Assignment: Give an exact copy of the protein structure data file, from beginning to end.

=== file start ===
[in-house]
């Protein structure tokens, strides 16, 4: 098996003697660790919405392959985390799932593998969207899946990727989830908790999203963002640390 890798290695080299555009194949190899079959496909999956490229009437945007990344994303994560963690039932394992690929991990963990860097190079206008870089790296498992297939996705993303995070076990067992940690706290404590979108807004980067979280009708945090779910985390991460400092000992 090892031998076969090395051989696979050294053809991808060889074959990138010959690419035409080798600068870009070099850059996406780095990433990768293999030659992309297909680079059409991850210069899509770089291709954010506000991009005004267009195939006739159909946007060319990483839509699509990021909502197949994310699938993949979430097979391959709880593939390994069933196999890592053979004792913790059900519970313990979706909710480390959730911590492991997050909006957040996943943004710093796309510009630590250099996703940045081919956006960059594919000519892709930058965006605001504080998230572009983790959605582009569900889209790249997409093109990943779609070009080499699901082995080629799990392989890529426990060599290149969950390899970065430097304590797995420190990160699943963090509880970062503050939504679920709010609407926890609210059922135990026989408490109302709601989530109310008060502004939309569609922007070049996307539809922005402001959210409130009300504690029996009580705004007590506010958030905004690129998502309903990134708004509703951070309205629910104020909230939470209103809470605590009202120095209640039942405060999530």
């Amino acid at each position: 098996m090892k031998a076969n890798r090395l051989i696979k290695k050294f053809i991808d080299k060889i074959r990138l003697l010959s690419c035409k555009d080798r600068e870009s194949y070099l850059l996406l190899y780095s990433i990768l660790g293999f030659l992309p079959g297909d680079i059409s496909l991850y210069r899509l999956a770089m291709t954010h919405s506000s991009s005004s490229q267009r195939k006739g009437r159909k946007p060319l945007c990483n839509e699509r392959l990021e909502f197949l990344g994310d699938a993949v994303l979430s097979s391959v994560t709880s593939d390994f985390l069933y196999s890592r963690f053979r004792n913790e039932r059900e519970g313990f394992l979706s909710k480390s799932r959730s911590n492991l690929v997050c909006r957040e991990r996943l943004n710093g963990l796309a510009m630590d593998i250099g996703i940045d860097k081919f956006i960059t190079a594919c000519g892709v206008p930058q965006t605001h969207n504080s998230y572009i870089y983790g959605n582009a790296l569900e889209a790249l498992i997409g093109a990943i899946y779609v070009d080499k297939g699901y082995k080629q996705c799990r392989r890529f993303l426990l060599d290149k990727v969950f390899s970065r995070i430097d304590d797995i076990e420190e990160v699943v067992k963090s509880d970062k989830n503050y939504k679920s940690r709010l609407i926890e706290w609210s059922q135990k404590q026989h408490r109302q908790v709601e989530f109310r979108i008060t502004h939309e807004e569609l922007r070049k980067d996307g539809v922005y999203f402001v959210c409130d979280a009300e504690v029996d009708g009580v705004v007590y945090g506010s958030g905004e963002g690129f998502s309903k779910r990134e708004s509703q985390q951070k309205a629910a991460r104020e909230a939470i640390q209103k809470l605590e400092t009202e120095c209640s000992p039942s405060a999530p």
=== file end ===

[in-house]
């Protein structure tokens, strides 16, 4: 098996003697660790919405392959985390799932593998969207899946990727989830908790999203963002640390 890798290695080299555009194949190899079959496909999956490229009437945007990344994303994560963690039932394992690929991990963990860097190079206008870089790296498992297939996705993303995070076990067992940690706290404590979108807004980067979280009708945090779910985390991460400092000992 090892031998076969090395051989696979050294053809991808060889074959990138010959690419035409080798600068870009070099850059996406780095990433990768293999030659992309297909680079059409991850210069899509770089291709954010506000991009005004267009195939006739159909946007060319990483839509699509990021909502197949994310699938993949979430097979391959709880593939390994069933196999890592053979004792913790059900519970313990979706909710480390959730911590492991997050909006957040996943943004710093796309510009630590250099996703940045081919956006960059594919000519892709930058965006605001504080998230572009983790959605582009569900889209790249997409093109990943779609070009080499699901082995080629799990392989890529426990060599290149969950390899970065430097304590797995420190990160699943963090509880970062503050939504679920709010609407926890609210059922135990026989408490109302709601989530109310008060502004939309569609922007070049996307539809922005402001959210409130009300504690029996009580705004007590506010958030905004690129998502309903990134708004509703951070309205629910104020909230939470209103809470605590009202120095209640039942405060999530």
């Amino acid at each position: 098996m090892k031998a076969n890798r090395l051989i696979k290695k050294f053809i991808d080299k060889i074959r990138l003697l010959s690419c035409k555009d080798r600068e870009s194949y070099l850059l996406l190899y780095s990433i990768l660790g293999f030659l992309p079959g297909d680079i059409s496909l991850y210069r899509l999956a770089m291709t954010h919405s506000s991009s005004s490229q267009r195939k006739g009437r159909k946007p060319l945007c990483n839509e699509r392959l990021e909502f197949l990344g994310d699938a993949v994303l979430s097979s391959v994560t709880s593939d390994f985390l069933y196999s890592r963690f053979r004792n913790e039932r059900e519970g313990f394992l979706s909710k480390s799932r959730s911590n492991l690929v997050c909006r957040e991990r996943l943004n710093g963990l796309a510009m630590d593998i250099g996703i940045d860097k081919f956006i960059t190079a594919c000519g892709v206008p930058q965006t605001h969207n504080s998230y572009i870089y983790g959605n582009a790296l569900e889209a790249l498992i997409g093109a990943i899946y779609v070009d080499k297939g699901y082995k080629q996705c799990r392989r890529f993303l426990l060599d290149k990727v969950f390899s970065r995070i430097d304590d797995i076990e420190e990160v699943v067992k963090s509880d970062k989830n503050y939504k679920s940690r709010l609407i926890e706290w609210s059922q135990k404590q026989h408490r109302q908790v709601e989530f109310r979108i008060t502004h939309e807004e569609l922007r070049k980067d996307g539809v922005y999203f402001v959210c409130d979280a009300e504690v029996d009708g009580v705004v007590y945090g506010s958030g905004e963002g690129f998502s309903k779910r990134e708004s509703q985390q951070k309205a629910a991460r104020e909230a939470i640390q209103k809470l605590e400092t009202e120095c209640s000992p039942s405060a999530p």